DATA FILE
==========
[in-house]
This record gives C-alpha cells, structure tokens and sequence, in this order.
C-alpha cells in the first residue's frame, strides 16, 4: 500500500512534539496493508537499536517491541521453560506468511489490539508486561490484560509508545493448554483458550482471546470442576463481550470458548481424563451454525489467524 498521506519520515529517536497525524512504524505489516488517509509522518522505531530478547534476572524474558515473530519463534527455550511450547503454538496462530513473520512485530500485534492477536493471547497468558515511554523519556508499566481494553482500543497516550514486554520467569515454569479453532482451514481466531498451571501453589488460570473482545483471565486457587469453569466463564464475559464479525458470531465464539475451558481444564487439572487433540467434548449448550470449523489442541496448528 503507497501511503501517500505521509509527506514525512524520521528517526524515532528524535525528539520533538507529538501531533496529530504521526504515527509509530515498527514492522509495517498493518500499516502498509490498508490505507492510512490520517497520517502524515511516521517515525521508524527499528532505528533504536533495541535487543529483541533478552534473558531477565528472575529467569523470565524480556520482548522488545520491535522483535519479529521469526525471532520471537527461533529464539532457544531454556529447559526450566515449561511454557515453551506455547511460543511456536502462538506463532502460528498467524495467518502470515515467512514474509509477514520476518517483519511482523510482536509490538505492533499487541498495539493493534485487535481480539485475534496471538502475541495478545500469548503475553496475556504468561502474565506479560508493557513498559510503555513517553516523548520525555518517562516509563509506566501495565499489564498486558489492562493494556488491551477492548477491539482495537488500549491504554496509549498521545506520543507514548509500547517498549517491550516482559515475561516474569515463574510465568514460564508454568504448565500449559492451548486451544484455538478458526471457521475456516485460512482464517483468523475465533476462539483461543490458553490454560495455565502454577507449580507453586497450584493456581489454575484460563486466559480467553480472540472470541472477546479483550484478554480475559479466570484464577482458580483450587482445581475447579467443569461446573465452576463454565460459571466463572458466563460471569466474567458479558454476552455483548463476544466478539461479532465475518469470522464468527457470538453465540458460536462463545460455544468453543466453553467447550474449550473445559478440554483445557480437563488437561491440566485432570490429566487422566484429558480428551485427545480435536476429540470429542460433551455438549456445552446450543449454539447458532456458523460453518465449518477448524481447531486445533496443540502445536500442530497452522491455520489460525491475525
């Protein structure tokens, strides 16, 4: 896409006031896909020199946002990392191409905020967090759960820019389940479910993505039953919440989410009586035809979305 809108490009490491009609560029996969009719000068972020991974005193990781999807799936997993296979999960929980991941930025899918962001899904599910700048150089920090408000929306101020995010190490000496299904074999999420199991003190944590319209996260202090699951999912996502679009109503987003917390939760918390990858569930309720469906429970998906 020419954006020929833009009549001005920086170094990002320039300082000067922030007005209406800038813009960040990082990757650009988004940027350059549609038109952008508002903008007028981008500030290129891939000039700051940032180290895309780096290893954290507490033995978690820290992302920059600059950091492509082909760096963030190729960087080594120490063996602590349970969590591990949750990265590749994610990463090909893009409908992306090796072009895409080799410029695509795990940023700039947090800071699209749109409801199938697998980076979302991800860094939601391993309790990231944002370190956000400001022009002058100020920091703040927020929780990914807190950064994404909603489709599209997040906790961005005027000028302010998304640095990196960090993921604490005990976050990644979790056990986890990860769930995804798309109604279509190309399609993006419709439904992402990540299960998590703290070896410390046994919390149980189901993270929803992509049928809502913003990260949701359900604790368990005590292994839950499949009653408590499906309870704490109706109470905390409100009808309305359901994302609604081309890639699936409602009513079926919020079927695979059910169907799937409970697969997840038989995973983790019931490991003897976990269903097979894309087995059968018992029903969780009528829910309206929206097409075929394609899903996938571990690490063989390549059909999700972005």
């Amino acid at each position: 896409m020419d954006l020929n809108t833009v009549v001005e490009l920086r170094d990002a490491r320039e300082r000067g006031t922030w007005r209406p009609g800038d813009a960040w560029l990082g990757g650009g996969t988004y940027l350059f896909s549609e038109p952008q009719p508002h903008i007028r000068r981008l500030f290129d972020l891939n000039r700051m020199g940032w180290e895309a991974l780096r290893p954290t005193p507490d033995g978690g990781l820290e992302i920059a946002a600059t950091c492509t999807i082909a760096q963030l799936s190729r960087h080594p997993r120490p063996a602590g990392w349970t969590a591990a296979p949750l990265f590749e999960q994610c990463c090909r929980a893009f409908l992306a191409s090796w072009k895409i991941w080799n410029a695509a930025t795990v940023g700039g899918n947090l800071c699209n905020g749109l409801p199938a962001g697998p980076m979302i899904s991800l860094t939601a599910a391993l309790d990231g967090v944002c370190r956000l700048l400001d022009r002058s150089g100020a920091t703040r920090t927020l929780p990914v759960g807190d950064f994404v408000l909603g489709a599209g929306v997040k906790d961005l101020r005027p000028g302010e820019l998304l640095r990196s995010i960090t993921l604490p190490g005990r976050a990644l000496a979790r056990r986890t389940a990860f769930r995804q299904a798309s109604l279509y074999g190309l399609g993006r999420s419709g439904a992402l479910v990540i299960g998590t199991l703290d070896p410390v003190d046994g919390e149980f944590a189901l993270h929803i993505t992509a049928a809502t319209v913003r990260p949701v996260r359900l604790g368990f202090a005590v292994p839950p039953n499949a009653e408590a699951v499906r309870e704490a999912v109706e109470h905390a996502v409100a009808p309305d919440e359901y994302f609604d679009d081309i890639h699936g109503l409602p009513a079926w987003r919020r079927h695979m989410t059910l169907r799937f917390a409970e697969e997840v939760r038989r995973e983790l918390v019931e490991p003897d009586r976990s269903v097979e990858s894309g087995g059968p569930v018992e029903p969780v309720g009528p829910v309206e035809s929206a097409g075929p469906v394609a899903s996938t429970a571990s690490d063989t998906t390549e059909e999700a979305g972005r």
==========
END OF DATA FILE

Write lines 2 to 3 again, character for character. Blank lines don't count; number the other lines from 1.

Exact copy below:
This record gives C-alpha cells, structure tokens and sequence, in this order.
C-alpha cells in the first residue's frame, strides 16, 4: 500500500512534539496493508537499536517491541521453560506468511489490539508486561490484560509508545493448554483458550482471546470442576463481550470458548481424563451454525489467524 498521506519520515529517536497525524512504524505489516488517509509522518522505531530478547534476572524474558515473530519463534527455550511450547503454538496462530513473520512485530500485534492477536493471547497468558515511554523519556508499566481494553482500543497516550514486554520467569515454569479453532482451514481466531498451571501453589488460570473482545483471565486457587469453569466463564464475559464479525458470531465464539475451558481444564487439572487433540467434548449448550470449523489442541496448528 503507497501511503501517500505521509509527506514525512524520521528517526524515532528524535525528539520533538507529538501531533496529530504521526504515527509509530515498527514492522509495517498493518500499516502498509490498508490505507492510512490520517497520517502524515511516521517515525521508524527499528532505528533504536533495541535487543529483541533478552534473558531477565528472575529467569523470565524480556520482548522488545520491535522483535519479529521469526525471532520471537527461533529464539532457544531454556529447559526450566515449561511454557515453551506455547511460543511456536502462538506463532502460528498467524495467518502470515515467512514474509509477514520476518517483519511482523510482536509490538505492533499487541498495539493493534485487535481480539485475534496471538502475541495478545500469548503475553496475556504468561502474565506479560508493557513498559510503555513517553516523548520525555518517562516509563509506566501495565499489564498486558489492562493494556488491551477492548477491539482495537488500549491504554496509549498521545506520543507514548509500547517498549517491550516482559515475561516474569515463574510465568514460564508454568504448565500449559492451548486451544484455538478458526471457521475456516485460512482464517483468523475465533476462539483461543490458553490454560495455565502454577507449580507453586497450584493456581489454575484460563486466559480467553480472540472470541472477546479483550484478554480475559479466570484464577482458580483450587482445581475447579467443569461446573465452576463454565460459571466463572458466563460471569466474567458479558454476552455483548463476544466478539461479532465475518469470522464468527457470538453465540458460536462463545460455544468453543466453553467447550474449550473445559478440554483445557480437563488437561491440566485432570490429566487422566484429558480428551485427545480435536476429540470429542460433551455438549456445552446450543449454539447458532456458523460453518465449518477448524481447531486445533496443540502445536500442530497452522491455520489460525491475525